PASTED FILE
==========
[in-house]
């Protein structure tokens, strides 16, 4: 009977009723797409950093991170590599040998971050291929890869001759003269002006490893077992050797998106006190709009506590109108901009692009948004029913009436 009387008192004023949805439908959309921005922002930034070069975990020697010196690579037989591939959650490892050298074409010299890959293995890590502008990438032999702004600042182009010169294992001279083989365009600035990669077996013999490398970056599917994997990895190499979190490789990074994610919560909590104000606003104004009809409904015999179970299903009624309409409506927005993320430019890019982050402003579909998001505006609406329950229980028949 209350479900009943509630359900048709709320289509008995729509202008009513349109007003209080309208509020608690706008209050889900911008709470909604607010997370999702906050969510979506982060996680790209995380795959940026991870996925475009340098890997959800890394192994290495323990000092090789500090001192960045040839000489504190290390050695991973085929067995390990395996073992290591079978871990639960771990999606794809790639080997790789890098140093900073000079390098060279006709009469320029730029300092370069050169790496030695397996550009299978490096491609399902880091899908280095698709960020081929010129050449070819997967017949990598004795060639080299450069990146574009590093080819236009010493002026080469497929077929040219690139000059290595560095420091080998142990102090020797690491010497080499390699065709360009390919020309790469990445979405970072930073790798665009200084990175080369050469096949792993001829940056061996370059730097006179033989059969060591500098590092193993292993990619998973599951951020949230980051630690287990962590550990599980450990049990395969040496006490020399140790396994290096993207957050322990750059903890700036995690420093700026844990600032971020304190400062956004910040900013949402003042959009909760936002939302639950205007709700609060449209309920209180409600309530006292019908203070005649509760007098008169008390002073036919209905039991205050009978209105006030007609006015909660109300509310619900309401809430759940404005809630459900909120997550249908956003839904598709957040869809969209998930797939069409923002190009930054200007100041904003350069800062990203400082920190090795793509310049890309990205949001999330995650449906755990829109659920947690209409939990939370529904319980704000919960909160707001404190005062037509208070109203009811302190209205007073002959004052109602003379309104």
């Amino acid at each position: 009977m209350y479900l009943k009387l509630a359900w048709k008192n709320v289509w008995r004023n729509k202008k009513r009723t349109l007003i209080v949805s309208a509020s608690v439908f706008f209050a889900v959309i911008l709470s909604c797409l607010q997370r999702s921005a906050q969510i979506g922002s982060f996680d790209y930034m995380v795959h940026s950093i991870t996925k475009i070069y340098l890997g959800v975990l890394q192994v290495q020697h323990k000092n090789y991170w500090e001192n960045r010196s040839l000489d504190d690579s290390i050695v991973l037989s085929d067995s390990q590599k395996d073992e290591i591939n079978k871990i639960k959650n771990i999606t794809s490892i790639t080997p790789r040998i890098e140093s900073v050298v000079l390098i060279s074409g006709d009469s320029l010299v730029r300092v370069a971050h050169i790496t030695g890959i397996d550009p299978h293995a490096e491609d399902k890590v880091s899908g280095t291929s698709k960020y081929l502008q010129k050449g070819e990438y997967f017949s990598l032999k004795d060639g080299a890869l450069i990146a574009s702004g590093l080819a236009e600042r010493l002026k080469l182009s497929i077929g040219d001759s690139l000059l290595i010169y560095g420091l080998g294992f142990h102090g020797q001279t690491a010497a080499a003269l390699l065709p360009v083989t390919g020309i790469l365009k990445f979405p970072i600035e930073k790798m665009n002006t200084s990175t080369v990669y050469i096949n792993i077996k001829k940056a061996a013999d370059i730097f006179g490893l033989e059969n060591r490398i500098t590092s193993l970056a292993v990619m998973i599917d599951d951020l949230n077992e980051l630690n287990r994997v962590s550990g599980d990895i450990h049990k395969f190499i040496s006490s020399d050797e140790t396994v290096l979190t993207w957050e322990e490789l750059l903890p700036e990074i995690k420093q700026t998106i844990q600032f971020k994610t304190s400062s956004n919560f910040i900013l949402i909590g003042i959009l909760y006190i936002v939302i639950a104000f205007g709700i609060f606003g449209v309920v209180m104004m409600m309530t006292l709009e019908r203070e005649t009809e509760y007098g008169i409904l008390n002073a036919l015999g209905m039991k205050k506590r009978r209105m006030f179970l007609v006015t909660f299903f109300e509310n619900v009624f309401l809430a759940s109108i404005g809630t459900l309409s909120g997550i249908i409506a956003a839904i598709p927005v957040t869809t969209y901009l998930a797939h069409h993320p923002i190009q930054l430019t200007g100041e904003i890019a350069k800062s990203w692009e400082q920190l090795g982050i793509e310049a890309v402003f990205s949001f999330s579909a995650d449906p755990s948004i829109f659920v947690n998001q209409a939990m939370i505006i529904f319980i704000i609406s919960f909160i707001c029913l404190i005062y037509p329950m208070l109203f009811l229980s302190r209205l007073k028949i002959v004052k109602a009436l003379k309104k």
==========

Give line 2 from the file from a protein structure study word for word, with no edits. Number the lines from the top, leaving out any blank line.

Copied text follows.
């Protein structure tokens, strides 16, 4: 009977009723797409950093991170590599040998971050291929890869001759003269002006490893077992050797998106006190709009506590109108901009692009948004029913009436 009387008192004023949805439908959309921005922002930034070069975990020697010196690579037989591939959650490892050298074409010299890959293995890590502008990438032999702004600042182009010169294992001279083989365009600035990669077996013999490398970056599917994997990895190499979190490789990074994610919560909590104000606003104004009809409904015999179970299903009624309409409506927005993320430019890019982050402003579909998001505006609406329950229980028949 209350479900009943509630359900048709709320289509008995729509202008009513349109007003209080309208509020608690706008209050889900911008709470909604607010997370999702906050969510979506982060996680790209995380795959940026991870996925475009340098890997959800890394192994290495323990000092090789500090001192960045040839000489504190290390050695991973085929067995390990395996073992290591079978871990639960771990999606794809790639080997790789890098140093900073000079390098060279006709009469320029730029300092370069050169790496030695397996550009299978490096491609399902880091899908280095698709960020081929010129050449070819997967017949990598004795060639080299450069990146574009590093080819236009010493002026080469497929077929040219690139000059290595560095420091080998142990102090020797690491010497080499390699065709360009390919020309790469990445979405970072930073790798665009200084990175080369050469096949792993001829940056061996370059730097006179033989059969060591500098590092193993292993990619998973599951951020949230980051630690287990962590550990599980450990049990395969040496006490020399140790396994290096993207957050322990750059903890700036995690420093700026844990600032971020304190400062956004910040900013949402003042959009909760936002939302639950205007709700609060449209309920209180409600309530006292019908203070005649509760007098008169008390002073036919209905039991205050009978209105006030007609006015909660109300509310619900309401809430759940404005809630459900909120997550249908956003839904598709957040869809969209998930797939069409923002190009930054200007100041904003350069800062990203400082920190090795793509310049890309990205949001999330995650449906755990829109659920947690209409939990939370529904319980704000919960909160707001404190005062037509208070109203009811302190209205007073002959004052109602003379309104």